Math 1296

Mathematics & Statistics Department

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Math 1296: Calculus I

Credits: 5

Prerequisites: Math ACT 27 or higher or a grade of at least C- in Math 1250 or department consent; Credit will not be granted if credit has been received for: 1290, 1596

Grading: A-F only

Liberal Education Category:
Category Satisfied: CATEGORY TWO: Math, Logic and Critical Thinking Liberal Education Goals and Objectives: By the end of the term, the successful student will understand the important role that calculus plays in modeling real-world phenomena and how to apply calculus to problems in his/her discipline. Business, economics, biology, geology, chemistry, physics, engineering and numerous other disciplines make heavy use of calculus. Whenever numerical quantities change with respect to time or with respect to other variables, calculus is probably involved. The incredible success of the physical sciences and engineering in today's world is largely due to "the unreasonable effectiveness of mathematics," and calculus plays a major role in that effectiveness! The biological social and managerial scientists today also make tremendous use of calculus to solve their problems.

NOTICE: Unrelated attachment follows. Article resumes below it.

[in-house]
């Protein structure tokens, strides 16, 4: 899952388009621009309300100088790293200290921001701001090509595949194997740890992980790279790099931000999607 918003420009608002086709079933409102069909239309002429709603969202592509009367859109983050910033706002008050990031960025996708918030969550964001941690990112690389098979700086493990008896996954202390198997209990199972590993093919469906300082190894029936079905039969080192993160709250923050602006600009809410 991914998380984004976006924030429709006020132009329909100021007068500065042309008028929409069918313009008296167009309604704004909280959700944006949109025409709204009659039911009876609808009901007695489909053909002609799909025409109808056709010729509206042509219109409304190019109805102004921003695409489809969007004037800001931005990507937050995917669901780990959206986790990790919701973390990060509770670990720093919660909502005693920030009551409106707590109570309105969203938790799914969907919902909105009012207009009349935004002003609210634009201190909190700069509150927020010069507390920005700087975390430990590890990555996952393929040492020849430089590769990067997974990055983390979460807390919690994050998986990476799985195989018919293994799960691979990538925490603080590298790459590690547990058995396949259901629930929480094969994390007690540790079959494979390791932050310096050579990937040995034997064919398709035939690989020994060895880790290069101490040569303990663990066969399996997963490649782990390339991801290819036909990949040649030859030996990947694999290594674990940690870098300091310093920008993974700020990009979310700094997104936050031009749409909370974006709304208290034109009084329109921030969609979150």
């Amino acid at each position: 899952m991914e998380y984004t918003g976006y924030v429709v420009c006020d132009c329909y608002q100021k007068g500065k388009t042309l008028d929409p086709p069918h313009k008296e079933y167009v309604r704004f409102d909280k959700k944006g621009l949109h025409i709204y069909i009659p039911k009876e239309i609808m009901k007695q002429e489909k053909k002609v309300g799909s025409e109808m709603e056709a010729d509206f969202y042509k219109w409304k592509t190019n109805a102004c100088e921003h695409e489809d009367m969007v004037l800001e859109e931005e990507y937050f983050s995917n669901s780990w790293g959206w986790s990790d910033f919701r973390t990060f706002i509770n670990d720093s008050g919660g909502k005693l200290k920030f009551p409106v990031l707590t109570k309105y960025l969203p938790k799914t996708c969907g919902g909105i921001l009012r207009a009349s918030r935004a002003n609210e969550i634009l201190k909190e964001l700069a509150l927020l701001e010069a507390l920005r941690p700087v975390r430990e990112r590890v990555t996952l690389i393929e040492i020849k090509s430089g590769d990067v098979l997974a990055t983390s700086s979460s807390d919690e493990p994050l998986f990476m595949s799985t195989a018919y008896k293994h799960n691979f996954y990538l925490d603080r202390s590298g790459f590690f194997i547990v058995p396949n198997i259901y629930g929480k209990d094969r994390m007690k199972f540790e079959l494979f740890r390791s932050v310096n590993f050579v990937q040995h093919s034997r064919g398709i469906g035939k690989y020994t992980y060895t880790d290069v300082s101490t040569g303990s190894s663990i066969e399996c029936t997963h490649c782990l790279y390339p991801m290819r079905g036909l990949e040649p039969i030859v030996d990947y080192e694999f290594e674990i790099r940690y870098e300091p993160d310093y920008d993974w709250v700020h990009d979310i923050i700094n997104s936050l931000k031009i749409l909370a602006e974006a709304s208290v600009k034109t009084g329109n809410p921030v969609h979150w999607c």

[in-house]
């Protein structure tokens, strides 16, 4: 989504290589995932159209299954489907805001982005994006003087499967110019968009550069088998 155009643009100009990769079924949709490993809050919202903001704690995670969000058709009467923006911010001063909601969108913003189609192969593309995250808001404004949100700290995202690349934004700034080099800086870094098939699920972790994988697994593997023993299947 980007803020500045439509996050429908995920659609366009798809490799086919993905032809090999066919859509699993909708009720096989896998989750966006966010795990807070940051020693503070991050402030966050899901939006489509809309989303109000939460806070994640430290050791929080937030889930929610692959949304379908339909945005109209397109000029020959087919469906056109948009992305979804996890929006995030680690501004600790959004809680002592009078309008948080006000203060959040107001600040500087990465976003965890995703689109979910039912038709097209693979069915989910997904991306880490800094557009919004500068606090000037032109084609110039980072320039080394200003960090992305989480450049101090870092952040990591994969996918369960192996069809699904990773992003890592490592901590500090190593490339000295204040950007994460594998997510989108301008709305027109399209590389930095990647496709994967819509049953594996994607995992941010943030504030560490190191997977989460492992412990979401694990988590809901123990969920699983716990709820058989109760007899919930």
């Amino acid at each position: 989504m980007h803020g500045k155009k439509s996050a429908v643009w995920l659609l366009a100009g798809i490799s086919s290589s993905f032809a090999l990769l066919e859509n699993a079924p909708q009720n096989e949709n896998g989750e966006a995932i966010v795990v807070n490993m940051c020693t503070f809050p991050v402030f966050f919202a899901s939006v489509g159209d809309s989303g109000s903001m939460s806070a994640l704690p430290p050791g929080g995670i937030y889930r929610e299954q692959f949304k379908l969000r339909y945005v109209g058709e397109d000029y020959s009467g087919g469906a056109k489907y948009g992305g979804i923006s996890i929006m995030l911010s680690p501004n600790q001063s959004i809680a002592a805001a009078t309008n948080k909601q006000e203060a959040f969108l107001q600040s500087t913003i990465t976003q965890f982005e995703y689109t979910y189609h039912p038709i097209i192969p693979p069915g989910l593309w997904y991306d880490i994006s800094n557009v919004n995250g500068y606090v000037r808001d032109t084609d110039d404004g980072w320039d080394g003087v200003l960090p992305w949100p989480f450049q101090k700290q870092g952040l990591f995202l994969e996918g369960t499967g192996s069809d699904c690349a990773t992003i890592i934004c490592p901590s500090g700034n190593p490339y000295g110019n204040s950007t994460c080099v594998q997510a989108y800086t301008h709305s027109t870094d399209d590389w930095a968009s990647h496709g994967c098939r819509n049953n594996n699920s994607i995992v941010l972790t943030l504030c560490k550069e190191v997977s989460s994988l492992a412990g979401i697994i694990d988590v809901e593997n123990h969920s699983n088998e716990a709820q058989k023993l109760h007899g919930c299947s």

Course Description:
This course covers the first part of a standard introduction to calculus of functions of a single variable. It includes limits, continuity, derivatives, integrals, and their applications.

Text: Calculus, 8E Early Transcendentals, James Stewart, 2016.

Course Content:




1 Functions and Models

1.1 Four Ways to Represent a Function*

1.2 Mathematical Models*

1.3 New Functions from Old Functions*

1.4 Exponential Functions*

1.5 Inverse Functions and Logarithms*

*This chapter should be a review and sections are optional.

2 Limits and Derivatives

2.1 Tangent and Velocity Problems

2.2 The Limit of a Function

2.3 Calculating Limits Using the Limit Laws

2.4 The Precise Definition of a Limit

2.5 Continuity

2.6 Limits at Infinity; Horizontal Asymptotes

2.7 Derivatives and Rates of Change

2.8 The Derivative as a Function


3 Differentiation Rules

3.1 Derivatives of Polynomials and Exponential Functions

3.2 The Product and Quotient Rules

3.3 Derivatives of Trigonometric Functions

3.4 The Chain Rule

3.5 Implicit Differentiation

3.6 Derivatives of Logarithmic Functions

3.7 Rates of Change in the Natural and Social Sciences*

3.9 Related Rates

3.10 Linear Approximations and Differentials

3.11 Hyperbolic Functions

*Note that 3.8 is not included, and 3.7 is an optional section.


4 Applications of Differentiation

4.1 Maximum and Minimum Values

4.2 The Mean Value Theorem

4.3 How do Derivatives Affect the Shape of a Graph

4.4 Indeterminate Forms and L’Hospital’s Rule

4.5 Summary of Curve Sketching

4.7 Optimization

4.9 Antiderivatives


5 Integrals

5.1 Areas and Distances

5.2 The Definite Integral

5.3 The Fundamental Theorem of Calculus

5.4 Indefinite Integrals and the Net Change Theorem

5.5 The Substitution Rule

6 Integrals

6.1 Area Between Curves

6.2 Volumes

6.3 Volumes by Cylindrical Shells*

6.4 Work*

*Sections 6.3 and 6.4 are optional.


7 Techniques of Integration

7.1 Integration by Parts